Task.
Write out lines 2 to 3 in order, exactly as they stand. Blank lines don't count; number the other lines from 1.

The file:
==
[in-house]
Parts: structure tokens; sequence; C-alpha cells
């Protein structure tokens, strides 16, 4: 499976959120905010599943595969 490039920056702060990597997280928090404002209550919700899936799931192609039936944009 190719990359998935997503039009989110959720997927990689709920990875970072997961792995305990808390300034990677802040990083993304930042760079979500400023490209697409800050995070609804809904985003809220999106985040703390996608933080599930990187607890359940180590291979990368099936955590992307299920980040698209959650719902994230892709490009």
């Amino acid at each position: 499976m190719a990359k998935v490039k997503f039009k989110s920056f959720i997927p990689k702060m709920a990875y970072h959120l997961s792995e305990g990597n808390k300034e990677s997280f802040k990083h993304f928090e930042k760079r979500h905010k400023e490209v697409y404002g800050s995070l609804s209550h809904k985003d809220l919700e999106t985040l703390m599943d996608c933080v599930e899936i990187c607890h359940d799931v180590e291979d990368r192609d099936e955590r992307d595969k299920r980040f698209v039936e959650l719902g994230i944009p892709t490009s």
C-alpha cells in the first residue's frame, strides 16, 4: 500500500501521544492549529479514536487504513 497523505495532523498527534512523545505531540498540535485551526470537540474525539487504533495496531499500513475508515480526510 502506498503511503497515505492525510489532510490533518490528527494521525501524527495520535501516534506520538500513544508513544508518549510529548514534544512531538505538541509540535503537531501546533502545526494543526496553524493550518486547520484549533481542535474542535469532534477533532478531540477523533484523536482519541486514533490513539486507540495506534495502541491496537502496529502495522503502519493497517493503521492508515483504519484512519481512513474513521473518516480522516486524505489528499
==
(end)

Parts: structure tokens; sequence; C-alpha cells
């Protein structure tokens, strides 16, 4: 499976959120905010599943595969 490039920056702060990597997280928090404002209550919700899936799931192609039936944009 190719990359998935997503039009989110959720997927990689709920990875970072997961792995305990808390300034990677802040990083993304930042760079979500400023490209697409800050995070609804809904985003809220999106985040703390996608933080599930990187607890359940180590291979990368099936955590992307299920980040698209959650719902994230892709490009």